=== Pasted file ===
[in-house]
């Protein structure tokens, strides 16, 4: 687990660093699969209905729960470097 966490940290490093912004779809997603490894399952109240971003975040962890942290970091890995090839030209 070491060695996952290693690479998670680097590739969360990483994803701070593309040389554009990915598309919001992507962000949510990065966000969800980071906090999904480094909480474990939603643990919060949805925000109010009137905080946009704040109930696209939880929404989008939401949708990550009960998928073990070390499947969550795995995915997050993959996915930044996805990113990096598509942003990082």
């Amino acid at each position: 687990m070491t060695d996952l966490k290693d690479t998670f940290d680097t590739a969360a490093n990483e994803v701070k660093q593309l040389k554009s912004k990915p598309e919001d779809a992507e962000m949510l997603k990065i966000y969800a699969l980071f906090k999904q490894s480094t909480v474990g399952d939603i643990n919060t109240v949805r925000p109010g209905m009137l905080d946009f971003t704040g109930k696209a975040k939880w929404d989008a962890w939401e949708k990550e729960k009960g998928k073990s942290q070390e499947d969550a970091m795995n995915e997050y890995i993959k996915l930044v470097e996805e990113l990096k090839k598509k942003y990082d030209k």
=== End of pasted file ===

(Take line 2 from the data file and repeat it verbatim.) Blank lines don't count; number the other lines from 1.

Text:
């Protein structure tokens, strides 16, 4: 687990660093699969209905729960470097 966490940290490093912004779809997603490894399952109240971003975040962890942290970091890995090839030209 070491060695996952290693690479998670680097590739969360990483994803701070593309040389554009990915598309919001992507962000949510990065966000969800980071906090999904480094909480474990939603643990919060949805925000109010009137905080946009704040109930696209939880929404989008939401949708990550009960998928073990070390499947969550795995995915997050993959996915930044996805990113990096598509942003990082």